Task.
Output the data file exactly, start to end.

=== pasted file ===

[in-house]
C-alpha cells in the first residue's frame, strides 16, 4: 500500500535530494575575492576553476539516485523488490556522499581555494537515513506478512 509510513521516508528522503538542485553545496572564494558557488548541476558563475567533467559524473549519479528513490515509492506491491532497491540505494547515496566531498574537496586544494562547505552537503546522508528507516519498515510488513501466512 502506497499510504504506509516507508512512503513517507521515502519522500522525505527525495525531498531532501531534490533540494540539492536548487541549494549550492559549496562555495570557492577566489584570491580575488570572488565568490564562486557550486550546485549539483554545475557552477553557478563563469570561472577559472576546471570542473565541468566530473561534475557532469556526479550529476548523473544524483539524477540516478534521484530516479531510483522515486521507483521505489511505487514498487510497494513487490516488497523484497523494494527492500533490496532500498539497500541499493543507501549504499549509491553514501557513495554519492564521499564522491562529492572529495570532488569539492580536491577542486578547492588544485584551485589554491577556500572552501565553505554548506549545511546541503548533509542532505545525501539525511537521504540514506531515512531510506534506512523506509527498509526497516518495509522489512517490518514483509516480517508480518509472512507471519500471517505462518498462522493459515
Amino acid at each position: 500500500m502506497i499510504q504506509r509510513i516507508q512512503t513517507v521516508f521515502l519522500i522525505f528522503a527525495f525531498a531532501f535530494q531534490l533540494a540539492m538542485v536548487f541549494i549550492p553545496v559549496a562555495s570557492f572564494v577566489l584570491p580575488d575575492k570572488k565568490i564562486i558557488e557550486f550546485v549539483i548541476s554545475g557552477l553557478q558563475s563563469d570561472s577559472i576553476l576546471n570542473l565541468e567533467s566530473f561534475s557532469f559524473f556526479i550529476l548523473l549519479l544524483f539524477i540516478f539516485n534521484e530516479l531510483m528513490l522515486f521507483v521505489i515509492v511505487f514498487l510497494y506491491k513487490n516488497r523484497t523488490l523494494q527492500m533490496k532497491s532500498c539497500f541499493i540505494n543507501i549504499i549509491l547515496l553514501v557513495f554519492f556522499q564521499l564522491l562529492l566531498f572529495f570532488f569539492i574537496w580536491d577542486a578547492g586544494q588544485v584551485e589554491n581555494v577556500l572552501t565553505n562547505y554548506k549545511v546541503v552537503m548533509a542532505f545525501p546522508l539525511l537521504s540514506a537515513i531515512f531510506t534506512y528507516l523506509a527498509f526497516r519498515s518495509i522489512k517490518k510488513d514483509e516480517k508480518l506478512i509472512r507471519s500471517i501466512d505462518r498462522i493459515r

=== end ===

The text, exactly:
[in-house]
C-alpha cells in the first residue's frame, strides 16, 4: 500500500535530494575575492576553476539516485523488490556522499581555494537515513506478512 509510513521516508528522503538542485553545496572564494558557488548541476558563475567533467559524473549519479528513490515509492506491491532497491540505494547515496566531498574537496586544494562547505552537503546522508528507516519498515510488513501466512 502506497499510504504506509516507508512512503513517507521515502519522500522525505527525495525531498531532501531534490533540494540539492536548487541549494549550492559549496562555495570557492577566489584570491580575488570572488565568490564562486557550486550546485549539483554545475557552477553557478563563469570561472577559472576546471570542473565541468566530473561534475557532469556526479550529476548523473544524483539524477540516478534521484530516479531510483522515486521507483521505489511505487514498487510497494513487490516488497523484497523494494527492500533490496532500498539497500541499493543507501549504499549509491553514501557513495554519492564521499564522491562529492572529495570532488569539492580536491577542486578547492588544485584551485589554491577556500572552501565553505554548506549545511546541503548533509542532505545525501539525511537521504540514506531515512531510506534506512523506509527498509526497516518495509522489512517490518514483509516480517508480518509472512507471519500471517505462518498462522493459515
Amino acid at each position: 500500500m502506497i499510504q504506509r509510513i516507508q512512503t513517507v521516508f521515502l519522500i522525505f528522503a527525495f525531498a531532501f535530494q531534490l533540494a540539492m538542485v536548487f541549494i549550492p553545496v559549496a562555495s570557492f572564494v577566489l584570491p580575488d575575492k570572488k565568490i564562486i558557488e557550486f550546485v549539483i548541476s554545475g557552477l553557478q558563475s563563469d570561472s577559472i576553476l576546471n570542473l565541468e567533467s566530473f561534475s557532469f559524473f556526479i550529476l548523473l549519479l544524483f539524477i540516478f539516485n534521484e530516479l531510483m528513490l522515486f521507483v521505489i515509492v511505487f514498487l510497494y506491491k513487490n516488497r523484497t523488490l523494494q527492500m533490496k532497491s532500498c539497500f541499493i540505494n543507501i549504499i549509491l547515496l553514501v557513495f554519492f556522499q564521499l564522491l562529492l566531498f572529495f570532488f569539492i574537496w580536491d577542486a578547492g586544494q588544485v584551485e589554491n581555494v577556500l572552501t565553505n562547505y554548506k549545511v546541503v552537503m548533509a542532505f545525501p546522508l539525511l537521504s540514506a537515513i531515512f531510506t534506512y528507516l523506509a527498509f526497516r519498515s518495509i522489512k517490518k510488513d514483509e516480517k508480518l506478512i509472512r507471519s500471517i501466512d505462518r498462522i493459515r